On Caesar’s Imprint

Mark 12:13-17
1 Peter 2:21-3:9

The Pharisees once asked the Lord Jesus another tempting question, Is it lawful to give tribute to Caesar, or not? Shall we give, or shall we not give? Eventually, Jesus answering said unto them, Render to Caesar the things that are Caesar’s, and to God the things that are God’s. It is quite difficult to know what belongs to whom in some cases. It is as difficult as separating what is necessary for the soul and what is necessary for the body, because they are so united in this life.

In this case everything is obvious: there are the “image and superscription” of the Caesar on the coin. But what if there is an image of the Lord Jesus Christ on the coin? Or, say, the image of St. George the Victory-Bearer? Would these coins instantly belong to God, and hence no longer to be given back to the person who minted them?

Well, who owns the precious liturgical vessel with the image of the Lord Jesus Christ? What should we do if a God-hating ruler commands: I demand that you give me everything of value, including liturgical items, on pain of death. Would we say: no, we refuse to give you our liturgical items? Then we would engage in a physical struggle. Of course, we would be defeated and executed, as Caesar had warned us about. What would we accept death for: for Christ, or for our gold?

We Christians should know our place in the world. We must always be ready to be persecuted, and first of all, to be robbed of all that is valuable — if only as a provocation. Will we renounce Christ when we yield to power and give up what they consider to be of value? When we look at a precious chalice, we are amazed at its beauty and the skill of its creators. Our feelings are quite different, though, when we look at the Eucharistic vessels of St. Sergius, made of wood, which nobody needs but us.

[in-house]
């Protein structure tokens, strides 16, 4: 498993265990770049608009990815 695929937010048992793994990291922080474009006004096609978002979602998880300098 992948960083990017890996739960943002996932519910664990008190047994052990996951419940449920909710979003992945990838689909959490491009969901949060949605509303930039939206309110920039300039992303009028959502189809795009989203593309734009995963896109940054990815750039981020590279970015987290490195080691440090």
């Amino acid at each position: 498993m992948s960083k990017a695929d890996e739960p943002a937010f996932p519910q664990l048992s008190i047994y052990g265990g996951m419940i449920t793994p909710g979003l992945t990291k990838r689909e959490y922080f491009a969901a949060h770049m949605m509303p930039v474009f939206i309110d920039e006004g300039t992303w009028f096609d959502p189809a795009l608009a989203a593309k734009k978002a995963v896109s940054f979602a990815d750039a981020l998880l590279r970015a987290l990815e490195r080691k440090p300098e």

When they ripped icons off of their precious covers, didn’t the icons shine in their original beauty because of that? When they removed icons, declaring them to be of “artistic value”, was it with less reverence that a Christian kissed a simple paper icon with sacred faces on it?

So much for suffering for gold and valuables. Jesus Christ also suffered for us, leaving us an example, that ye should follow his steps. The apostle says, Not rendering evil for evil, or railing for railing: but contrariwise blessing; knowing that ye are thereunto called, that ye should inherit a blessing. What does a person feel when they cling to a precious object and do not give it away? The same as the robber.

In order that we may not get lost, the Word of God constantly reminds us of what is in the sight of God of great price. For example, in today’s case: Ye wives, let it not be that outward adorning of plaiting the hair, and of wearing of gold, or of putting on of apparel; But let it be the hidden man of the heart, in that which is not corruptible, even the ornament of a meek and quiet spirit, which is in the sight of God of great price. Which vessels are we to honor? Likewise, ye husbands, dwell with them according to knowledge, giving honor unto the wife, as unto the weaker vessel, and as being heirs together of the grace of life; that your prayers be not hindered.

Naturally, everything related to our faith, to the Divine Liturgy, is precious for us; everything is highly revered and does not tolerate disrespect. However, the Christians of old gave up their souls specifically for Christ and not for anything that is tangentially related to Him. We should not repeat the mistakes of the past, when the God-hating authority provokes us again by seizing our valuables and pulling out our souls with them, due to our clinging to them and our being unable to distinguish the things that are God’s from those that are Caesar’s.

Translated by The Catalogue of Good Deeds
Source: https://azbyka.ru/otechnik/Vyacheslav_Reznikov/propovedi-na-kazhdyj-den/40_1

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The Editor of the Catalog of Good Deeds.

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